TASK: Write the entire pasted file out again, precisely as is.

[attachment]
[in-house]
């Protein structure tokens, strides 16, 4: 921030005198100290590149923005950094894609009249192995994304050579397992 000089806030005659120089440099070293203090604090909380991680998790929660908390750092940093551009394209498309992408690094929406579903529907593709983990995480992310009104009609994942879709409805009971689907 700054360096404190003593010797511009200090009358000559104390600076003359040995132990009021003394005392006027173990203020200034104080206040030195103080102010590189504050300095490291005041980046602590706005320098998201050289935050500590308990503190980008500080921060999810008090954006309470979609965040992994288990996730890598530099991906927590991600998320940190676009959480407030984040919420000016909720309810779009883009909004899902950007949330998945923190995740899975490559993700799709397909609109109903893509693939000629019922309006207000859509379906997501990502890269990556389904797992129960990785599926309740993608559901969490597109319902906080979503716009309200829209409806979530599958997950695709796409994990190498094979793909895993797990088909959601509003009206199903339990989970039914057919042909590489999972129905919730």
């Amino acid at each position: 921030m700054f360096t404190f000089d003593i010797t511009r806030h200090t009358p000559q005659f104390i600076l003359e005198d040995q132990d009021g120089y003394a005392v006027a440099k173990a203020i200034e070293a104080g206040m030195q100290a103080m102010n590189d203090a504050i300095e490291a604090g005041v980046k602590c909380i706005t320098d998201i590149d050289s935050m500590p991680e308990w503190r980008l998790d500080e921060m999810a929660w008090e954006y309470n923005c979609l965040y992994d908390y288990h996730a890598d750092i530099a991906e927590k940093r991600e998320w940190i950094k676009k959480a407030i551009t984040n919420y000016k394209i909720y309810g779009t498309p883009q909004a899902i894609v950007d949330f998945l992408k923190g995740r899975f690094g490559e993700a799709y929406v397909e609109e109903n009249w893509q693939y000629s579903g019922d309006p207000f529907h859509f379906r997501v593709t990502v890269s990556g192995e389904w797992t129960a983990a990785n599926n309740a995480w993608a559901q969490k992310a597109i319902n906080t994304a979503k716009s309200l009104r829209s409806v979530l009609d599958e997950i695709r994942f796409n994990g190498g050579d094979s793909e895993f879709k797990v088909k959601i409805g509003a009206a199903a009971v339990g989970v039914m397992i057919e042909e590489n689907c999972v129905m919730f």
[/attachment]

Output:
[in-house]
């Protein structure tokens, strides 16, 4: 921030005198100290590149923005950094894609009249192995994304050579397992 000089806030005659120089440099070293203090604090909380991680998790929660908390750092940093551009394209498309992408690094929406579903529907593709983990995480992310009104009609994942879709409805009971689907 700054360096404190003593010797511009200090009358000559104390600076003359040995132990009021003394005392006027173990203020200034104080206040030195103080102010590189504050300095490291005041980046602590706005320098998201050289935050500590308990503190980008500080921060999810008090954006309470979609965040992994288990996730890598530099991906927590991600998320940190676009959480407030984040919420000016909720309810779009883009909004899902950007949330998945923190995740899975490559993700799709397909609109109903893509693939000629019922309006207000859509379906997501990502890269990556389904797992129960990785599926309740993608559901969490597109319902906080979503716009309200829209409806979530599958997950695709796409994990190498094979793909895993797990088909959601509003009206199903339990989970039914057919042909590489999972129905919730």
């Amino acid at each position: 921030m700054f360096t404190f000089d003593i010797t511009r806030h200090t009358p000559q005659f104390i600076l003359e005198d040995q132990d009021g120089y003394a005392v006027a440099k173990a203020i200034e070293a104080g206040m030195q100290a103080m102010n590189d203090a504050i300095e490291a604090g005041v980046k602590c909380i706005t320098d998201i590149d050289s935050m500590p991680e308990w503190r980008l998790d500080e921060m999810a929660w008090e954006y309470n923005c979609l965040y992994d908390y288990h996730a890598d750092i530099a991906e927590k940093r991600e998320w940190i950094k676009k959480a407030i551009t984040n919420y000016k394209i909720y309810g779009t498309p883009q909004a899902i894609v950007d949330f998945l992408k923190g995740r899975f690094g490559e993700a799709y929406v397909e609109e109903n009249w893509q693939y000629s579903g019922d309006p207000f529907h859509f379906r997501v593709t990502v890269s990556g192995e389904w797992t129960a983990a990785n599926n309740a995480w993608a559901q969490k992310a597109i319902n906080t994304a979503k716009s309200l009104r829209s409806v979530l009609d599958e997950i695709r994942f796409n994990g190498g050579d094979s793909e895993f879709k797990v088909k959601i409805g509003a009206a199903a009971v339990g989970v039914m397992i057919e042909e590489n689907c999972v129905m919730f």